'Surveillance' is the monitoring and storing of personal information, with or without consent, by commercial or academic or governmental entities monitoring computer activity and online behaviour. This may be for purposes other than those expected by the user or apparent to the user.

Surveillance technology

'Surveillance technology' is any technology that can be used for the monitoring, intercepting, analysing, mapping, and/or storing of electronic communications, i.e. internet, phone, email, VOIP, social media etc. Such technologies cross a broad spectrum and can vary from intrusion software (malware or trojan programmes), to undersea fibre optic cable taps, location monitoring, false mobile phone base stations, and social media relationship mapping etc. Such technology is often 'dual use', i.e. it can be used for both civilian and military purposes.

UN Guiding Principles on Business and Human Rights

The 'UN Guiding Principles on Business and Human Rights' (UNGPs) are a global standard for preventing and addressing the risk of adverse impacts on human rights linked to business activity. Article 13, which may have particular relevance to open and free internet, states: "The responsibility to respect human rights requires that business to prevent or mitigate adverse human rights impacts that are directly linked to their operations, products or services by their business relationships, even if they have not contributed to those impacts".

World wide web

The 'world wide web' (abbreviated as www and commonly known as 'the web') is a system of interlinked hypertext documents that are accessed via the internet using a web browser to view web pages that may contain text, images, videos, and other multimedia.

Answering YES

All Businesses MUST

Detail any business philosophies, principles or values which influence their use of the internet

Set out their policies and practices for use of the internet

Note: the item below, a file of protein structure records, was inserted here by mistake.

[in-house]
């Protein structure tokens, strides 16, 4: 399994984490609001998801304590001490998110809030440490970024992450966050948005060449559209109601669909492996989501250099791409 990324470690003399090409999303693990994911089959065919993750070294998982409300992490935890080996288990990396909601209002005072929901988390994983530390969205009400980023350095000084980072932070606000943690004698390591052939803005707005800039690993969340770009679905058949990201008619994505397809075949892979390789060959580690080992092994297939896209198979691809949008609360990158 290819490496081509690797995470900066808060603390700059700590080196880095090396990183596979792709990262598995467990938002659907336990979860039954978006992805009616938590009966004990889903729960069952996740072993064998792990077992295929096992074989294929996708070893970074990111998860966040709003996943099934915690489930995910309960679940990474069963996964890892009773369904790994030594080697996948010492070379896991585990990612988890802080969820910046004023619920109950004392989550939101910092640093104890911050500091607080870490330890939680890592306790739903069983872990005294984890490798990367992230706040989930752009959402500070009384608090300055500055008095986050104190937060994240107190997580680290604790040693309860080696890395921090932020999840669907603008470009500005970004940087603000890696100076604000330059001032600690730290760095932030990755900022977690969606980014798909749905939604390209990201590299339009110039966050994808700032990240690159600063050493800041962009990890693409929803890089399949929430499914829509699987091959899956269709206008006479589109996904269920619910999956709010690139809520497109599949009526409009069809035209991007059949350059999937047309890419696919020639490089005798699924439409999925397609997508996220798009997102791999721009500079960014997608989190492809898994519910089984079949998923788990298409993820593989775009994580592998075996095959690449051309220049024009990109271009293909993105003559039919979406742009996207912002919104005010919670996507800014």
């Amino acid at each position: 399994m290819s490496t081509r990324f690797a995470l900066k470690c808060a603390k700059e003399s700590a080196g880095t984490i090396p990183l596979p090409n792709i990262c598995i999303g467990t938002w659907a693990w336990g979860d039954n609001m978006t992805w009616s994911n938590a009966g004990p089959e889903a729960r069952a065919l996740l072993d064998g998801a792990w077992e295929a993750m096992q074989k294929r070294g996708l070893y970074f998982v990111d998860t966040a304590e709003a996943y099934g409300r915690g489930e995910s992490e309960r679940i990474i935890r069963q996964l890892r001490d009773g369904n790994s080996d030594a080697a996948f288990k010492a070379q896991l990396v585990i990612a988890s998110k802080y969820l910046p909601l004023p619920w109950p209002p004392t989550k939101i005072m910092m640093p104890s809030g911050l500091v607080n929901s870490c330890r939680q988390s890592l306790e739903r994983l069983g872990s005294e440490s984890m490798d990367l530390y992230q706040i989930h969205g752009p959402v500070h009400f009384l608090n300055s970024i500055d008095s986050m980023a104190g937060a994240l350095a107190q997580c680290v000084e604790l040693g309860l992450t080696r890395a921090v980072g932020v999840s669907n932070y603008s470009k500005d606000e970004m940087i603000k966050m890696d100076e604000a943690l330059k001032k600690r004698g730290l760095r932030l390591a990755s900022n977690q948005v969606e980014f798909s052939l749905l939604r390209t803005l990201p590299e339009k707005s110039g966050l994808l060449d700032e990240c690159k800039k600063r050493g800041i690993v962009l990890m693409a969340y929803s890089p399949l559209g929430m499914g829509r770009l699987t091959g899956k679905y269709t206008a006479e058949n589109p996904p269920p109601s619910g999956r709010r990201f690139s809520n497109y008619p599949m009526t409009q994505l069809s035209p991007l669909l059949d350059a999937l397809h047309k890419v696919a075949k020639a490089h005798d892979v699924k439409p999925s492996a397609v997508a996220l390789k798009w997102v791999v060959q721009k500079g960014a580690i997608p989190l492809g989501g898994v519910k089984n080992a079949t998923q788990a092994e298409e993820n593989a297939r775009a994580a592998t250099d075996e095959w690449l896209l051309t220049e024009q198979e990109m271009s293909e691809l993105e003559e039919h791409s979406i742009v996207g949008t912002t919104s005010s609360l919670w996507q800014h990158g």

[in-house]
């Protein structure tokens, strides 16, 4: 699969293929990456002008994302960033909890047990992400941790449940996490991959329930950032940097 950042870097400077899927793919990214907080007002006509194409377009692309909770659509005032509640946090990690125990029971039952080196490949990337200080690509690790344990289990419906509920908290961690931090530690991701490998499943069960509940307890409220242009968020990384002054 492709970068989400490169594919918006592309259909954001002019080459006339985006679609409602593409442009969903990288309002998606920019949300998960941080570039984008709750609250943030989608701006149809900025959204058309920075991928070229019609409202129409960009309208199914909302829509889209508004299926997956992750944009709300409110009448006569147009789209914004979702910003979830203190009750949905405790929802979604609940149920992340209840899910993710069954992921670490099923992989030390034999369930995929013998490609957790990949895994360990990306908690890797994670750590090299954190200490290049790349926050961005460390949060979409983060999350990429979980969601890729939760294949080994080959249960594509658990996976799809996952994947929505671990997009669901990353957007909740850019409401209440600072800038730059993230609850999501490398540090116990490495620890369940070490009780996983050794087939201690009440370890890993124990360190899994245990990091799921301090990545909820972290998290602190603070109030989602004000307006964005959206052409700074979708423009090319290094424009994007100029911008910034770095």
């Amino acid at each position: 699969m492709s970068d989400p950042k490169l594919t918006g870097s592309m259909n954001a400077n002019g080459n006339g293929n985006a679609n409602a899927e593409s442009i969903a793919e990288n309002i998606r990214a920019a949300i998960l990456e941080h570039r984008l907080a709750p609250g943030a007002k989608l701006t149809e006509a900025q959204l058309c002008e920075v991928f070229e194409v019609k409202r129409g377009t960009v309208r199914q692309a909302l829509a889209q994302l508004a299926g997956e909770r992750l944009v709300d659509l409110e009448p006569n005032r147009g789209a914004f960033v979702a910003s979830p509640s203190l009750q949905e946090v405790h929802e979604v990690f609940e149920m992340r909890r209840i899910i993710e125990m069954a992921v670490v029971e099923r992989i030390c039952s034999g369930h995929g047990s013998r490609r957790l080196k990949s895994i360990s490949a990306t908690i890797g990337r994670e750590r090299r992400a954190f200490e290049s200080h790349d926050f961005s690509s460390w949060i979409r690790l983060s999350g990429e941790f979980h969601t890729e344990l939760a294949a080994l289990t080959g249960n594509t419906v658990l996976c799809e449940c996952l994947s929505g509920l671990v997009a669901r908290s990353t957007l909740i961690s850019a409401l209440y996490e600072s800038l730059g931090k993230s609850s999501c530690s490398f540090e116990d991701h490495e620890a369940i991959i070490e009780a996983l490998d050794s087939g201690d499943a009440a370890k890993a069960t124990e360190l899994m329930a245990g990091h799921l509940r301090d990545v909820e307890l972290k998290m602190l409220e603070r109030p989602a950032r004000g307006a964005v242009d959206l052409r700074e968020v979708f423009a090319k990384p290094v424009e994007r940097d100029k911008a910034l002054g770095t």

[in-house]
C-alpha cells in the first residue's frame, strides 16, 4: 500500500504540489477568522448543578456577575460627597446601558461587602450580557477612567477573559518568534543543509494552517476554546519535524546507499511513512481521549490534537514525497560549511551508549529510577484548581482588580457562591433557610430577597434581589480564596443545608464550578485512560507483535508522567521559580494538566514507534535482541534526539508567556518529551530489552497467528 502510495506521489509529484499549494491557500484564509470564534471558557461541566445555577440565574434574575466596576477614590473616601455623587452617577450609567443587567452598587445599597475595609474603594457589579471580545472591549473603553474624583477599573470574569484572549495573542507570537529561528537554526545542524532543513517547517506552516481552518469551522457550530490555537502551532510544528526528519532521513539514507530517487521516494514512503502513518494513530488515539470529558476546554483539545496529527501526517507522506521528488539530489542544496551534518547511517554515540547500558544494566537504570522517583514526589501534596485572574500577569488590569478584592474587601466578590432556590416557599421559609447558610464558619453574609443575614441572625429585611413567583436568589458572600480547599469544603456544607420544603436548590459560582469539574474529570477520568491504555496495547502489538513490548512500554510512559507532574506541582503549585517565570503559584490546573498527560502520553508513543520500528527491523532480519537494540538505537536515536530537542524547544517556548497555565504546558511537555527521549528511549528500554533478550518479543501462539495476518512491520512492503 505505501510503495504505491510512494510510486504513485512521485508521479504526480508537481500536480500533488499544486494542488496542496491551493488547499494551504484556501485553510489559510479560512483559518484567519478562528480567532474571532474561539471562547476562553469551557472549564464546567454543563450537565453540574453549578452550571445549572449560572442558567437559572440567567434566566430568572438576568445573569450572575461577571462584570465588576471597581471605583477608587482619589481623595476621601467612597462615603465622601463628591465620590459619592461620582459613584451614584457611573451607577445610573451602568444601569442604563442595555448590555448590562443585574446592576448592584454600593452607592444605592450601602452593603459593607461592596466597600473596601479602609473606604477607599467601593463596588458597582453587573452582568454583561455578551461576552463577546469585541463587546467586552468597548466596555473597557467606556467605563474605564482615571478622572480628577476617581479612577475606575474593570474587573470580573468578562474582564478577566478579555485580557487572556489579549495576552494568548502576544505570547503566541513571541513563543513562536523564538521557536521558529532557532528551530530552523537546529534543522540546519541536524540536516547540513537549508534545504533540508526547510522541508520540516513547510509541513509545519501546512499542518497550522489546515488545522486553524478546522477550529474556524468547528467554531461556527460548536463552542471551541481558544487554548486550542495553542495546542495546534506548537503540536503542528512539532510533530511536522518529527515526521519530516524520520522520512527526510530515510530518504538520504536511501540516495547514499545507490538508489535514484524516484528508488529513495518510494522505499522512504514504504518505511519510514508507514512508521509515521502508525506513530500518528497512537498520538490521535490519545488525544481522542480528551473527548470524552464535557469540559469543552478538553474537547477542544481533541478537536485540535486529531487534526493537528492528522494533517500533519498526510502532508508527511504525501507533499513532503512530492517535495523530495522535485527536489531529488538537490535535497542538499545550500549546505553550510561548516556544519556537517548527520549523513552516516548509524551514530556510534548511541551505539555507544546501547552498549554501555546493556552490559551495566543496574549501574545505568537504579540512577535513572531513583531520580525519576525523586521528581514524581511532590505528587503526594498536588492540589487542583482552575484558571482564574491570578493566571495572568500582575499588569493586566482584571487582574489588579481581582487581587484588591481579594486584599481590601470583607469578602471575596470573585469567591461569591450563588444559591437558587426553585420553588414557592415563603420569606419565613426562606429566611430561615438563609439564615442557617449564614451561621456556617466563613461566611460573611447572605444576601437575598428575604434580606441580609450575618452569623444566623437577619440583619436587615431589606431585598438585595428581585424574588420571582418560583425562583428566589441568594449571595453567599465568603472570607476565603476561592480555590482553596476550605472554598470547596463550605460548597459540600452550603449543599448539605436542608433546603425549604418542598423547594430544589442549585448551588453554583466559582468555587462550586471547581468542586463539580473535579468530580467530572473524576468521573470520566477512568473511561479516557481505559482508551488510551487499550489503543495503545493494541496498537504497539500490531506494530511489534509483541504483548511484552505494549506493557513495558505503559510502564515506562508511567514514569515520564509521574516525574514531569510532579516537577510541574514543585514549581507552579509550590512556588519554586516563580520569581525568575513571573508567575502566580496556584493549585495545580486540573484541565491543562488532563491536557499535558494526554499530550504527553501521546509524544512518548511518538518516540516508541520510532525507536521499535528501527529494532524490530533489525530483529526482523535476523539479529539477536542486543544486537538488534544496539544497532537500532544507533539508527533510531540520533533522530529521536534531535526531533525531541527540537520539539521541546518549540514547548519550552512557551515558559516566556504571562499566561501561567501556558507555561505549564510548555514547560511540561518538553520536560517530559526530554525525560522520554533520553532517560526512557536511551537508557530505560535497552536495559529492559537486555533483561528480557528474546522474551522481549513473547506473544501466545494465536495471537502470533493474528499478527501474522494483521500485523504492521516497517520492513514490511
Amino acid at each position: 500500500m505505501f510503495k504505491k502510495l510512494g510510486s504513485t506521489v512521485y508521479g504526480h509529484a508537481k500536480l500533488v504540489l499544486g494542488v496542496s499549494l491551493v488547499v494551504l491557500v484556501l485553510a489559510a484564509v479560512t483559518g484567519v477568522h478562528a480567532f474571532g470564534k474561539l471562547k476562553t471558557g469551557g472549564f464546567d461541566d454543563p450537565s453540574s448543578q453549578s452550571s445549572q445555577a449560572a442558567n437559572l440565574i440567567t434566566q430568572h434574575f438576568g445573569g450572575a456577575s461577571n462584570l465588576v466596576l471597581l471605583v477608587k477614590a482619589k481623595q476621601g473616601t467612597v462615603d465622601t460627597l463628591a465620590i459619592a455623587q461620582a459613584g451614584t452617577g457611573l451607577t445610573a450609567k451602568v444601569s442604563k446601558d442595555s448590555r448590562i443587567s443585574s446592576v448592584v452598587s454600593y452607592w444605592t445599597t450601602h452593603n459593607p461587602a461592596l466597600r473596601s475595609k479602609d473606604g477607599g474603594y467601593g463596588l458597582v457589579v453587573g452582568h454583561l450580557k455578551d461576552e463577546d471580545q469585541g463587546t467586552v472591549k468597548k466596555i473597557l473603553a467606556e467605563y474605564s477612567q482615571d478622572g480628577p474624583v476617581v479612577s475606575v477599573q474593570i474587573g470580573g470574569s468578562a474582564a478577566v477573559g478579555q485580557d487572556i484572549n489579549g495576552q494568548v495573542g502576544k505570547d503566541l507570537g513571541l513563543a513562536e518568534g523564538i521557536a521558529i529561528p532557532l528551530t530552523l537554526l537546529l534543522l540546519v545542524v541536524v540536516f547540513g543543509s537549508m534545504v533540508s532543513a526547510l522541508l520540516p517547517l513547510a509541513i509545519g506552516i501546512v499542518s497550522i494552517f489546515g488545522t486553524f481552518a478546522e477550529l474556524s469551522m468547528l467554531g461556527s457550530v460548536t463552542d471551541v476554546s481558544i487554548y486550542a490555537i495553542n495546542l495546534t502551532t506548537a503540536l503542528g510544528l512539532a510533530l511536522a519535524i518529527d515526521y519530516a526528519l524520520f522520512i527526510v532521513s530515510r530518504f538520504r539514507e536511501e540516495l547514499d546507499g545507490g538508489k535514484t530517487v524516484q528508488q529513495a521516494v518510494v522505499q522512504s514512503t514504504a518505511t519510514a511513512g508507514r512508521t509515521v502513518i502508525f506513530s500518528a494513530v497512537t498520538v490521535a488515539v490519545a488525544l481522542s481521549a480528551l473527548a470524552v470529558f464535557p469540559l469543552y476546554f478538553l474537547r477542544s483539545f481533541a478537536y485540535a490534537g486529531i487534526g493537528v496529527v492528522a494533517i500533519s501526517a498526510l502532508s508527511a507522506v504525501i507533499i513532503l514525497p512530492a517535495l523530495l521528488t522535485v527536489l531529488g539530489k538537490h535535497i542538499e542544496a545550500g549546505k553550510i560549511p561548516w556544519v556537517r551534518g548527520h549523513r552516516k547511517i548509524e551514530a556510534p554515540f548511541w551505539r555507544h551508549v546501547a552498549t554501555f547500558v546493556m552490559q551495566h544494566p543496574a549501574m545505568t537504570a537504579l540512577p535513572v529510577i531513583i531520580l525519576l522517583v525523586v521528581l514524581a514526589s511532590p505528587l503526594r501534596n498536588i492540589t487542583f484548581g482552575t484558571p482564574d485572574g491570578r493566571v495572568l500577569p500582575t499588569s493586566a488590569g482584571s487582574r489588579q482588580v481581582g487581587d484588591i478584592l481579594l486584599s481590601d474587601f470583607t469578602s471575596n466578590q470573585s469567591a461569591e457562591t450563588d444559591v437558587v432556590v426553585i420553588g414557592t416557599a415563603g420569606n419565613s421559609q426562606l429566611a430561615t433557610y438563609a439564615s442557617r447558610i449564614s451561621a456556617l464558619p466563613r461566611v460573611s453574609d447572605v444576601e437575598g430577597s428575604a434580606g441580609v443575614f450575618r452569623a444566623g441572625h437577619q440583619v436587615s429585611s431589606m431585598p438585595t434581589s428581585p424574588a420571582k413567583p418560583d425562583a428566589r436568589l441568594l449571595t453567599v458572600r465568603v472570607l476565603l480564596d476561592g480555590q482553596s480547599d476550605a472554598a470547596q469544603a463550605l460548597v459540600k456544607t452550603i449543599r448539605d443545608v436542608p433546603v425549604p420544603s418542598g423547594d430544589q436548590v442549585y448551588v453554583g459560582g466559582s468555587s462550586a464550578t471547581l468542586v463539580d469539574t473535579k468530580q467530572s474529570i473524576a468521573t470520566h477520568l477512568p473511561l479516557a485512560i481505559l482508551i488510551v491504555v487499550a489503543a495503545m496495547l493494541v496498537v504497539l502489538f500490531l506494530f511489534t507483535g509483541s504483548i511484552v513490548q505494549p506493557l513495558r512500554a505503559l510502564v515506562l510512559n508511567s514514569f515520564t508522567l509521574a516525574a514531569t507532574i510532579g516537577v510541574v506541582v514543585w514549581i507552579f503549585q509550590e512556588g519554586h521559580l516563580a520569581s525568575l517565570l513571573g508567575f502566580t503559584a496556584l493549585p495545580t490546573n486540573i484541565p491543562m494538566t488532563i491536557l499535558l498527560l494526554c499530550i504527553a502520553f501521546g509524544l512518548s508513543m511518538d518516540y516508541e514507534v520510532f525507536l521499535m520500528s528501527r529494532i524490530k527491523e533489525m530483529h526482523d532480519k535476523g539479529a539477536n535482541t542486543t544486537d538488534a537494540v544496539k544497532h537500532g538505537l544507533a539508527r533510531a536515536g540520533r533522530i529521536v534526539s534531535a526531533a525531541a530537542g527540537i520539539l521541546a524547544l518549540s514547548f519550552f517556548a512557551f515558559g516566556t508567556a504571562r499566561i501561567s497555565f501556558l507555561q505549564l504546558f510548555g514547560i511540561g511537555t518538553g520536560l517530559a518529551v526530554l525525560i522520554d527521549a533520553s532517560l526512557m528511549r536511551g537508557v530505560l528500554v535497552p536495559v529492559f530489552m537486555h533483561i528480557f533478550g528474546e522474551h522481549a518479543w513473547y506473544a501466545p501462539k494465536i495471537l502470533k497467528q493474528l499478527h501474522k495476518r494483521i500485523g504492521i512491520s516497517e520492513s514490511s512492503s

Explain any practices or operations that fully or partially block or favour particular internet content

Detail their policies, practices and any future intents in regards net neutrality

All Businesses MAY

Explain their policies and practices for the protection, monitoring, sharing, storage and/or retention of user data (i.e. both employees and customers)

Explain if and how the UN Guiding Principles on Business and Human Rights influence their internet policies

Detail how they communicate their principles and policies on the internet to staff and other users

Describe any staff training on data usage issues and the procedures for data protection

Explain engagement with external stakeholders such as suppliers and contractors

Describe any involvement in the development, sale and/or export of surveillance technology and whether they undertake any human rights or social impact assessments when selling or exporting these products

State any policies in place to deal with security breaches of sensitive information

State their concern for and/or support of accepted internet governance principles

Set out any proposed future actions in relation to this issue

Answering NO

All Businesses MUST

Explain why they do not or cannot answer YES to this question, listing the business reasons, any mitigating circumstances or other reasons that apply

All Businesses MAY

Explain the extent to which they meet elements of the YES criteria